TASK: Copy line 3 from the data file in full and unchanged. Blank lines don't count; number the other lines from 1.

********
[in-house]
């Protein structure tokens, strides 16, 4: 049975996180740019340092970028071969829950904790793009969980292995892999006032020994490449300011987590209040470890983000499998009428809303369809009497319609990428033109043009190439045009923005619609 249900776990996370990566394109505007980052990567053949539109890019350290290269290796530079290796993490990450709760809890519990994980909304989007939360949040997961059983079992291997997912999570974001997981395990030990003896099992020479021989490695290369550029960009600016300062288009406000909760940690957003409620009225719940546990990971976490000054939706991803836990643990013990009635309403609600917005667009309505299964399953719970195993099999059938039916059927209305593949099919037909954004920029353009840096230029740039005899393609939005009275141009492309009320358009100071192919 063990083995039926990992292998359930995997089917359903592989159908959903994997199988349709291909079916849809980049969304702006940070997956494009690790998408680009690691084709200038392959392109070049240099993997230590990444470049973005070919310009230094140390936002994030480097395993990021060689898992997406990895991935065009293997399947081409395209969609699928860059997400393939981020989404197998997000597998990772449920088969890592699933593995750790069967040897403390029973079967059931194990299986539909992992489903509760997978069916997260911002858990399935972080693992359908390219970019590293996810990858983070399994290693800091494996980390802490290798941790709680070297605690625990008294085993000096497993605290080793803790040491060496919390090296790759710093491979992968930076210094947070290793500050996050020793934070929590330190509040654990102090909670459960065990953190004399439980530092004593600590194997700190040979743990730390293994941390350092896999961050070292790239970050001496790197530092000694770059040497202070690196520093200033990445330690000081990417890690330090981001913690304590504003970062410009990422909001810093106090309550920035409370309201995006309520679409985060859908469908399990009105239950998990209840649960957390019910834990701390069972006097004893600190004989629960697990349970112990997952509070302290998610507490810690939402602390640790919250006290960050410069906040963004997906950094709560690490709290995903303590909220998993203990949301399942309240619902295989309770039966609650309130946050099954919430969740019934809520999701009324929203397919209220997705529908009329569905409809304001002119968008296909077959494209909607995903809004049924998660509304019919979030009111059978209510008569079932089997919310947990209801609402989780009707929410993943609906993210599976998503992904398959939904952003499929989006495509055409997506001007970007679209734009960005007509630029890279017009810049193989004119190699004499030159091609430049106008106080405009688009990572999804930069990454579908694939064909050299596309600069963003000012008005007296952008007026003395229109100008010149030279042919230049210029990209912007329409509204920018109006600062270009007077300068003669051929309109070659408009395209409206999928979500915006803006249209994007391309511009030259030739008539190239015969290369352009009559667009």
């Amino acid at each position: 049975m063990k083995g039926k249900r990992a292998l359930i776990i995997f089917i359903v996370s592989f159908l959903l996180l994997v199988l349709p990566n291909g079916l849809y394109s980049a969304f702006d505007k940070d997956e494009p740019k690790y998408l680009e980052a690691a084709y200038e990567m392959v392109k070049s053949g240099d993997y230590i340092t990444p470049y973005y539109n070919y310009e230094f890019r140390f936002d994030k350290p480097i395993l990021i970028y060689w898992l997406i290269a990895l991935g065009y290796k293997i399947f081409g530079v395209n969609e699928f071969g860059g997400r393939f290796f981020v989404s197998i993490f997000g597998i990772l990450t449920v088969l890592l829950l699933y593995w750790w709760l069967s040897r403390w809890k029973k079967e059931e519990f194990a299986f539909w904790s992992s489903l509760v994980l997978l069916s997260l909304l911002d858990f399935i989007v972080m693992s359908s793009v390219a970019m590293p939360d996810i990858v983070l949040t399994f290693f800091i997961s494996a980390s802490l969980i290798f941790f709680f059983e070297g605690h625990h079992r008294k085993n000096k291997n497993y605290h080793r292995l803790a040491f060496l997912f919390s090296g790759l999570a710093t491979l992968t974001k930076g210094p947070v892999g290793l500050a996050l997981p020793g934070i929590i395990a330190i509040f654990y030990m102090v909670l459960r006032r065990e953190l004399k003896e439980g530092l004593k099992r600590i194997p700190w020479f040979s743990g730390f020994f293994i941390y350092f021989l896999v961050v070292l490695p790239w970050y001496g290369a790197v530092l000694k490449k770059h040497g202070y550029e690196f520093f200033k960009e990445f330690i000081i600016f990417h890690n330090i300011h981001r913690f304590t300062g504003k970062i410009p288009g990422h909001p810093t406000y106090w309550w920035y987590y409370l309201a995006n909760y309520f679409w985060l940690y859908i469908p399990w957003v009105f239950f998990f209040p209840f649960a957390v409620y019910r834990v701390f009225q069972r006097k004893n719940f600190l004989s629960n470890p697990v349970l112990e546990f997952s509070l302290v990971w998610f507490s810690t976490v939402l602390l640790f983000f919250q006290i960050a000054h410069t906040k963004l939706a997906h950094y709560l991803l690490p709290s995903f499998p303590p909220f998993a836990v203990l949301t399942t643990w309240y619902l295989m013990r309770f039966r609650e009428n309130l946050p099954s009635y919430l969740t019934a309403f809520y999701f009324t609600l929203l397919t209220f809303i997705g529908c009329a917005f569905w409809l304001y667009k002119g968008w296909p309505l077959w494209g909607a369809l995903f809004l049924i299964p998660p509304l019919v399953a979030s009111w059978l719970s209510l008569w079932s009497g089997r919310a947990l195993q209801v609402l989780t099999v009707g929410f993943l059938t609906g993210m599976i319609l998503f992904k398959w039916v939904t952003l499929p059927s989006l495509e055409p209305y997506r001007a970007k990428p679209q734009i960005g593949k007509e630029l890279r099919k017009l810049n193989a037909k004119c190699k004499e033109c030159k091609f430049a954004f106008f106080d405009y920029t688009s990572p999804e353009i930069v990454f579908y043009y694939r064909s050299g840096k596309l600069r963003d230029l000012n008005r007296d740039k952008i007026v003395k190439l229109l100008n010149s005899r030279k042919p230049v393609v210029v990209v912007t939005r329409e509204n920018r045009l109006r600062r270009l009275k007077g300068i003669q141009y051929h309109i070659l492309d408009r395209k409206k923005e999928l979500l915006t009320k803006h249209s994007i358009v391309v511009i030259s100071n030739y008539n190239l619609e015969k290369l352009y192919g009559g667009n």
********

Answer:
């Amino acid at each position: 049975m063990k083995g039926k249900r990992a292998l359930i776990i995997f089917i359903v996370s592989f159908l959903l996180l994997v199988l349709p990566n291909g079916l849809y394109s980049a969304f702006d505007k940070d997956e494009p740019k690790y998408l680009e980052a690691a084709y200038e990567m392959v392109k070049s053949g240099d993997y230590i340092t990444p470049y973005y539109n070919y310009e230094f890019r140390f936002d994030k350290p480097i395993l990021i970028y060689w898992l997406i290269a990895l991935g065009y290796k293997i399947f081409g530079v395209n969609e699928f071969g860059g997400r393939f290796f981020v989404s197998i993490f997000g597998i990772l990450t449920v088969l890592l829950l699933y593995w750790w709760l069967s040897r403390w809890k029973k079967e059931e519990f194990a299986f539909w904790s992992s489903l509760v994980l997978l069916s997260l909304l911002d858990f399935i989007v972080m693992s359908s793009v390219a970019m590293p939360d996810i990858v983070l949040t399994f290693f800091i997961s494996a980390s802490l969980i290798f941790f709680f059983e070297g605690h625990h079992r008294k085993n000096k291997n497993y605290h080793r292995l803790a040491f060496l997912f919390s090296g790759l999570a710093t491979l992968t974001k930076g210094p947070v892999g290793l500050a996050l997981p020793g934070i929590i395990a330190i509040f654990y030990m102090v909670l459960r006032r065990e953190l004399k003896e439980g530092l004593k099992r600590i194997p700190w020479f040979s743990g730390f020994f293994i941390y350092f021989l896999v961050v070292l490695p790239w970050y001496g290369a790197v530092l000694k490449k770059h040497g202070y550029e690196f520093f200033k960009e990445f330690i000081i600016f990417h890690n330090i300011h981001r913690f304590t300062g504003k970062i410009p288009g990422h909001p810093t406000y106090w309550w920035y987590y409370l309201a995006n909760y309520f679409w985060l940690y859908i469908p399990w957003v009105f239950f998990f209040p209840f649960a957390v409620y019910r834990v701390f009225q069972r006097k004893n719940f600190l004989s629960n470890p697990v349970l112990e546990f997952s509070l302290v990971w998610f507490s810690t976490v939402l602390l640790f983000f919250q006290i960050a000054h410069t906040k963004l939706a997906h950094y709560l991803l690490p709290s995903f499998p303590p909220f998993a836990v203990l949301t399942t643990w309240y619902l295989m013990r309770f039966r609650e009428n309130l946050p099954s009635y919430l969740t019934a309403f809520y999701f009324t609600l929203l397919t209220f809303i997705g529908c009329a917005f569905w409809l304001y667009k002119g968008w296909p309505l077959w494209g909607a369809l995903f809004l049924i299964p998660p509304l019919v399953a979030s009111w059978l719970s209510l008569w079932s009497g089997r919310a947990l195993q209801v609402l989780t099999v009707g929410f993943l059938t609906g993210m599976i319609l998503f992904k398959w039916v939904t952003l499929p059927s989006l495509e055409p209305y997506r001007a970007k990428p679209q734009i960005g593949k007509e630029l890279r099919k017009l810049n193989a037909k004119c190699k004499e033109c030159k091609f430049a954004f106008f106080d405009y920029t688009s990572p999804e353009i930069v990454f579908y043009y694939r064909s050299g840096k596309l600069r963003d230029l000012n008005r007296d740039k952008i007026v003395k190439l229109l100008n010149s005899r030279k042919p230049v393609v210029v990209v912007t939005r329409e509204n920018r045009l109006r600062r270009l009275k007077g300068i003669q141009y051929h309109i070659l492309d408009r395209k409206k923005e999928l979500l915006t009320k803006h249209s994007i358009v391309v511009i030259s100071n030739y008539n190239l619609e015969k290369l352009y192919g009559g667009n």